Tuesday, October 5, 2004 Round off That Resume

We did not mean for it to happen. We did not realize it was happening. But honestly, how much of what we do at Georgetown is for our resumes?

It’s a silent battle students fight. Do we do what we are really interested in or do we do what we think will look good? Present happiness is at stake, and its surrender occurs one small choice at a time.

The pressure to succeed is deeply rooted in our American value system, and much of our identity is tied to how much we have achieved. As students we are making sacrifices for the sake of our future success, whether it be financial or professional accomplishments, and American values and the competitive environment at Georgetown are supporting us the entire way.

In fact, the more sacrifices the better. Unfortunately, it is unclear at what point we are sacrificing too much.

Like the rows of girls at Yates on the ellipticals, Georgetown students are an army of driven machines. One of our most popular hangouts is the second floor of Lauinger Library. Students interviewed for this article claimed to complete 25 hours of homework each week. The Career Center conducts roughly 60 student career-counseling appointments each week and claims that most students at Georgetown do several internships during their four years here.

And unlike most university students, many Hoyas stay in on some weekend nights and reserve Sundays for homework marathons. Why are we doing all of this?

The anxiety we have about post-graduation and real world competition motivates us to sacrifice huge amounts of time and energy, even if we really do not have a clue what we want to do with our lives.

College students are in a somewhat awkward position when it comes to the success game, because unlike professionals who are already in the workforce, we are willing to sacrifice without necessarily knowing what we want.

Because there is no specific goal, we might not know when to stop. We hope that it will all come together in the end, but in the meantime, we try to pack our resumes with as much as possible.

Contributing to our anxiety and our willingness to swap free time for cubicle time is the competitive environment at Georgetown. Not only are we unsure about our own career paths, but we also feel pressured to conform to what everyone else is saying about theirs. Dialogue about career plans is constant at Georgetown, and the result is an unrealistic perception of what other students are really doing.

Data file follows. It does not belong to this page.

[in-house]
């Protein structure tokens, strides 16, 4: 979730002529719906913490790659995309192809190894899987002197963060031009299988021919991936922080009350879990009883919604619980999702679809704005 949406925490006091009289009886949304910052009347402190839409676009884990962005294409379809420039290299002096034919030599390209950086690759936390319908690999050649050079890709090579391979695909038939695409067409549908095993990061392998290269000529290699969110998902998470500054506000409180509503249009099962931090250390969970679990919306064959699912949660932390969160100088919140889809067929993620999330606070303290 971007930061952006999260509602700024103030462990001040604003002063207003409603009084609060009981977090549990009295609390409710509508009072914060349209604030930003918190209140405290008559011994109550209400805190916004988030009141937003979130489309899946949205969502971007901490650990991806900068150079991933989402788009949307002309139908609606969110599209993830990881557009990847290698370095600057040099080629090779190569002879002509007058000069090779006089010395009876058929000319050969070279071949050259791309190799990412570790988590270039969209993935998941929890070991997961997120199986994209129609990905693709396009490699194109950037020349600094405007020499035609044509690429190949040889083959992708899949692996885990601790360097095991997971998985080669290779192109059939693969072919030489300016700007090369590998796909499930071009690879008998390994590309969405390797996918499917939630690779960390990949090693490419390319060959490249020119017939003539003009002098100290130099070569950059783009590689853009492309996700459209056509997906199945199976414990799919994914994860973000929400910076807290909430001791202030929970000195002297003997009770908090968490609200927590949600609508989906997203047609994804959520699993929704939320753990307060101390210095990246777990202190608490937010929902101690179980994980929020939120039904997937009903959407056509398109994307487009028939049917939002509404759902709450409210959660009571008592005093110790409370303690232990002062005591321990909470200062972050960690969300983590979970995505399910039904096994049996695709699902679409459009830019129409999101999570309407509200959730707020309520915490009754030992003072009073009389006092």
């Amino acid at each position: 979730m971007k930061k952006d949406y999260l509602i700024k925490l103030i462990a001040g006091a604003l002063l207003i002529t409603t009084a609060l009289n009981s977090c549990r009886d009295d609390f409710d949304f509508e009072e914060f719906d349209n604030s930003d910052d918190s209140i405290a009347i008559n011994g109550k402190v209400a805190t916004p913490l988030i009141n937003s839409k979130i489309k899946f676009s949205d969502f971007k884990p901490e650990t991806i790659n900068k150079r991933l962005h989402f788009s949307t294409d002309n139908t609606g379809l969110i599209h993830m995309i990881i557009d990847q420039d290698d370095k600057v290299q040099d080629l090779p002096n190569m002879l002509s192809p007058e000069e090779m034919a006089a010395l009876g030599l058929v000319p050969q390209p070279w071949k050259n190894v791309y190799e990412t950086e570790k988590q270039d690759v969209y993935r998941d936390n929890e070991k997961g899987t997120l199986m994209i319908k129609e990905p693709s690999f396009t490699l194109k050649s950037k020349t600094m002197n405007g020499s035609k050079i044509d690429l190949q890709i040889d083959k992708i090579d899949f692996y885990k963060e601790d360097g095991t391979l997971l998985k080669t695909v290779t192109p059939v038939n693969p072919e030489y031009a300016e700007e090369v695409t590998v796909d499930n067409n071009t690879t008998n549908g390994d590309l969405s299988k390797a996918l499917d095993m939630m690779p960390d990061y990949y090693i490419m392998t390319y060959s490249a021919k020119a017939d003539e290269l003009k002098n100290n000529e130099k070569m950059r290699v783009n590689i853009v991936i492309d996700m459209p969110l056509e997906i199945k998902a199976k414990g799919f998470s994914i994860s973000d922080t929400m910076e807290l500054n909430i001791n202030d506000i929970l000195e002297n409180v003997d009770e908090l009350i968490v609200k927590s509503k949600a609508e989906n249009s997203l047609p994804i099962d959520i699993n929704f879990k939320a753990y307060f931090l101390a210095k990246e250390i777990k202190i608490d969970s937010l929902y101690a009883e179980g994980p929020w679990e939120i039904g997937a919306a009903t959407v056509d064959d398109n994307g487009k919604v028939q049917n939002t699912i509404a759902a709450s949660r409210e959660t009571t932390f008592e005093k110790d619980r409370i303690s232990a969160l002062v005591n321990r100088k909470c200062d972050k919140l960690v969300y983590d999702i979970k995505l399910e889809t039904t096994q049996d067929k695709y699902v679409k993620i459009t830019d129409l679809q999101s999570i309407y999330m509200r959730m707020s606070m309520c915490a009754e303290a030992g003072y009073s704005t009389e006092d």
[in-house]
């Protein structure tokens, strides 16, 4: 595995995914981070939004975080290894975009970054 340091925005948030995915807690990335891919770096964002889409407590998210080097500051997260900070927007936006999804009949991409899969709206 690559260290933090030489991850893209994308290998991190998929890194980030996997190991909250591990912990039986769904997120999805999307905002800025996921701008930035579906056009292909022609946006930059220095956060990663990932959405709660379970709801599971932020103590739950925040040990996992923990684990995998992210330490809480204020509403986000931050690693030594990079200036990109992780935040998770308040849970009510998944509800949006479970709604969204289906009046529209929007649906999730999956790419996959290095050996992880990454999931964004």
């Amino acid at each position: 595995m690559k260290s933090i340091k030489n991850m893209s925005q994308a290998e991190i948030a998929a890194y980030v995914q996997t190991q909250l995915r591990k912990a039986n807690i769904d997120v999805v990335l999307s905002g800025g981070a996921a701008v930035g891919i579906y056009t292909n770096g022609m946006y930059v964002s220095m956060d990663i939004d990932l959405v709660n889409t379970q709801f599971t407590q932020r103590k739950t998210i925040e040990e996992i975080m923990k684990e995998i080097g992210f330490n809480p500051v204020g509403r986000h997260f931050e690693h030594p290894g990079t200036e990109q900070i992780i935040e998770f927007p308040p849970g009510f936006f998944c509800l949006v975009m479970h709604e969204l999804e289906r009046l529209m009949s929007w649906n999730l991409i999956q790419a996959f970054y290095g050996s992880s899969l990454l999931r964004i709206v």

Not everyone is interning. Many students work on campus and others play sports. Nevertheless, the pre-professionalism frenzy goes unleashed. Nervous energy can sometimes be a positive motivating factor. But in our frenzies, we run the risk of skipping an important step.

In spending so much time in library cubicles studying to get an “A,” in working at an unpaid just-for-the-sake-of-my-resume internship instead of working at an inspiring no-name NGO, in participating in clubs that we know will look impressive instead of joining an intramural sport, in deciding not to go abroad all year because we think it will look bad, we miss the opportunity to find out what we are actually interested in as opposed to what we are supposed to be interested in.

The risks are high. Present and future happiness is at stake. A liberal arts education is the perfect time to explore things that interest us and take electives that have nothing to do with our majors. Once we graduate it might be too late.

For the students who just can’t bring themselves to stray from the so-called “safe” path, fear not.

Or take it from Sylvia Robinson, director of the MBNA Career Education Center.

“The students who are most successful in the job market present well-rounded packages that may include some internship experiences, but also include experiences such as study abroad, team sports, volunteer and public service commitments and part-time work experiences on campus,” she says.

Being well-rounded is not a weakness.

Lastly, most of us do not think of ourselves as sell-outs and are pretty sure that this will never happen. We might not know how to turn our passions into a career right now, but at some point we would like to.

But how long does it take for harmless resume sacrifices to start turning our morals stale? Four years might be long enough.

Emily Harter is a senior in the School of Foreign Service and can be reached at harterthehoya.com. Translating Georgetown appears every other Tuesday.

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